New Dashboards and Charts – Log Files, Search Console and Analytics Reports

Andrew Levey

On 23rd February 2022 • 26 min read

In January 2022 we launched the new Deepcrawl experience, giving a fresh new look to our platform, as well as improving navigation and performance. As part of this update, we created new categories and subcategories with relevant dashboards, charts and reports. In this product guide, we’ll take a look at the new category dashboards, take a closer look at Log Files and Search Traffic Reports, and provide a list of all the new charts and where to find them.

Category Dashboards

As part of the new left hand navigation, we’ve introduced dedicated dashboards for each category and subcategory, containaining charts specific to each section. We’ve also added a number of new trend lines, so you can quickly spot spikes and trends and act accordingly. By categorizing the reports, and providing these data visualizations, we’re providing steps toward diagnosis, so you can navigate through the categories to identify where to focus your attention. You can even click on a data point in the chart, and be taken directly to the relevant report with all the details. 

For example, when in a project, if you click into ‘Indexation’ you’ll see an overview dashboard that provides insights related specifically to indexation. Clicking into ‘Non-indexable pages’ will then give you a new dashboard specifically related to non-indexable pages.

New Deepcrawl category dashboards - Indexation

Log Files

Log File Dashboard

One of the areas we’ve made some more significant improvements is in our Log File Category. We’ve increased the investigation of the log file reporting, and therefore the analysis and insight that you get from log files. 

We’re now providing a lot more visual detail, such as:

New Deepcrawl Log Files Charts - Crawl Budget Breakdown

New Deepcrawl Log File Dashboards - Crawl Budget

Google Search Console and Google Analytics

In the traffic category, we’ve also added a few more visualizations here – again so you can get more insights and see trends over time, including:

Previously, our search traffic reports combined Search Console and Analytics data. We’ve now separated those into subcategories to give you better insights. 

Let’s dive into a few of the reports available in the new Search Console and Analytics subcategories.

New Search Console Reports

Primary Pages in SERP without clicks (Traffic > Search Console)

This report shows unique and indexable pages that have had impressions in Search Console, but did not generate any clicks. You should investigate these pages to ensure your most important pages are properly optimized so they can generate traffic and conversions.

Non-indexable Pages in SERP (Traffic > Search Console)

These pages have been found to be non-indexable, but have had impressions in Search Console during the report period. It’s important to remember that the Search Console data is collected from the report period set—the default date range being 100 days. The crawl data is from the specific time spent crawling the site, so will be from a more recent and shorter time period.

This report shows all the URLs which had impressions in search results during the report period, but that Deepcrawl determined to be non-indexable during the crawl because they were at least one of the following: Canonicalized; Noindexed; or Disallowed via Robots.txt. It can therefore be used to flag issues to investigate, such as:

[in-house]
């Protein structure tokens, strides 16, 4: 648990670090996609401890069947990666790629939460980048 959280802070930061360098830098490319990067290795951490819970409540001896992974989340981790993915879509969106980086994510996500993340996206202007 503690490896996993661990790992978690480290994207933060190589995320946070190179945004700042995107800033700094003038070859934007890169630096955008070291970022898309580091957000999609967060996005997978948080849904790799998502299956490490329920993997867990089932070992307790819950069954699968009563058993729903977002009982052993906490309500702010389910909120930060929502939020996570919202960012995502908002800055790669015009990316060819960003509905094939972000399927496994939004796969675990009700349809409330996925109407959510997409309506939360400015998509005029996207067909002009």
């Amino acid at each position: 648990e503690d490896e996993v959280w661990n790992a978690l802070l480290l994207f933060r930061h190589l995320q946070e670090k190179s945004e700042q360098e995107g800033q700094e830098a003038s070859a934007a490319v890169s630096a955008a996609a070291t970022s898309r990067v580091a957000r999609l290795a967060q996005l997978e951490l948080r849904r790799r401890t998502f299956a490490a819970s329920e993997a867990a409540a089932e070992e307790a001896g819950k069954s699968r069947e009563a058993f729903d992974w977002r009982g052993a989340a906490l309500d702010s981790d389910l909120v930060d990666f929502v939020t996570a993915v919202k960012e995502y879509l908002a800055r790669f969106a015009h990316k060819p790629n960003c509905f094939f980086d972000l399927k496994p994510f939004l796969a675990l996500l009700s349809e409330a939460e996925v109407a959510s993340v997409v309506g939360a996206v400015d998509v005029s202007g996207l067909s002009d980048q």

Full List of New Search Console Reports

These reports can be found in the Search Console subcategory in Traffic.

Google Search Console Search Funnel:

Google Search Console Traffic Level:


New Analytics Reports

Redirects with Visits (Traffic > Search Analytics)

This report can be used to view the pages that are redirecting, but have had visits based on Google Analytics data within the report period. You should investigate these pages to check that they are redirecting to relevant URLs and are using the correct HTTP status code. For example, 302 redirects are considered to be temporary, and it may therefore take longer for Google to update these URLs in the index. 

Error Pages with Visits (Traffic > Search Analytics)

This report can be used to view all URLs which Deepcrawl found to return a broken status code during the crawl (4xx or 5xx) but had visits based on the Analytics data within the report period.

These pages were found to be broken at the time of the crawl and so the content is no longer accessible. These URLs which are now broken or removed were shown to be driving visits from organic search traffic. A broken page creates a poor experience for users landing on the website and also means that search engines will eventually remove the URL from the index. If the page has broken due to an error, this should be investigated and fixed. If the page has been permanently removed but has an equivalent page, consider adding a 301 redirect to the new URL version. You can use segmentation and visit counts to help prioritize the URLs to investigate first.

Full List of New Analytics Reports

These reports can be found in the Analytics subcategory in Traffic.

Analytics Traffic Funnel:


Full List of New Charts



Indexable Pages:

Non-Indexable Pages:

Non-200 Status:


Titles & Descriptions:

Body Content:






URL Design:



Internal Links:

External Links:



Structured Data

Schema Types:


Search Console:


Mobile Issues:


Log Files

Bot Hits:

Crawl Budget:



Fetch Time:

Server Response:

First Contentful Paint:

Largest Contentful Paint:

Cumulative Layout Shift:

Time to Interactive:

COM Content Load Trend:

Source Gap


Web Crawl:





Search Console:

Log Summary:


Our team are working on even more new charts and reports, so we’ll update you as soon as we have more news!



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